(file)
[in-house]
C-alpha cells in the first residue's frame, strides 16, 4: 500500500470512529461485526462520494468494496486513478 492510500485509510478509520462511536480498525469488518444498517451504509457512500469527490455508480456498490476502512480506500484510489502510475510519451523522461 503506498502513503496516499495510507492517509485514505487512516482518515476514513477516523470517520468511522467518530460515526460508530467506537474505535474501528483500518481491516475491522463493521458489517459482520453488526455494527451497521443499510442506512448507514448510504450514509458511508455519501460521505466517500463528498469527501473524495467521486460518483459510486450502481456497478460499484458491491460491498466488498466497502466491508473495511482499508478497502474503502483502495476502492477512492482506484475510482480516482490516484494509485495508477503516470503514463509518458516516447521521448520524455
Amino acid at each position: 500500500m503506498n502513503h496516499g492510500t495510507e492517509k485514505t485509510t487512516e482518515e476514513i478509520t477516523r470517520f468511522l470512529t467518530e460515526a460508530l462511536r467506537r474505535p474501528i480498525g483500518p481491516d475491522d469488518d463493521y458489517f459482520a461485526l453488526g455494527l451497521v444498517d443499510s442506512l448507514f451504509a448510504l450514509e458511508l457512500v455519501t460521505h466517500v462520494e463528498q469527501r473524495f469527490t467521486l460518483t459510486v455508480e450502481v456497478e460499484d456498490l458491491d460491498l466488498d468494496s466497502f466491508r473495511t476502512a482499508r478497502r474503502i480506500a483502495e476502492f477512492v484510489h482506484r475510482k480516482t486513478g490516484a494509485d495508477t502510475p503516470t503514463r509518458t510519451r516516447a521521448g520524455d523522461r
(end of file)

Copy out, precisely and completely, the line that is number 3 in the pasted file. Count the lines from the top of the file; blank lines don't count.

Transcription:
Amino acid at each position: 500500500m503506498n502513503h496516499g492510500t495510507e492517509k485514505t485509510t487512516e482518515e476514513i478509520t477516523r470517520f468511522l470512529t467518530e460515526a460508530l462511536r467506537r474505535p474501528i480498525g483500518p481491516d475491522d469488518d463493521y458489517f459482520a461485526l453488526g455494527l451497521v444498517d443499510s442506512l448507514f451504509a448510504l450514509e458511508l457512500v455519501t460521505h466517500v462520494e463528498q469527501r473524495f469527490t467521486l460518483t459510486v455508480e450502481v456497478e460499484d456498490l458491491d460491498l466488498d468494496s466497502f466491508r473495511t476502512a482499508r478497502r474503502i480506500a483502495e476502492f477512492v484510489h482506484r475510482k480516482t486513478g490516484a494509485d495508477t502510475p503516470t503514463r509518458t510519451r516516447a521521448g520524455d523522461r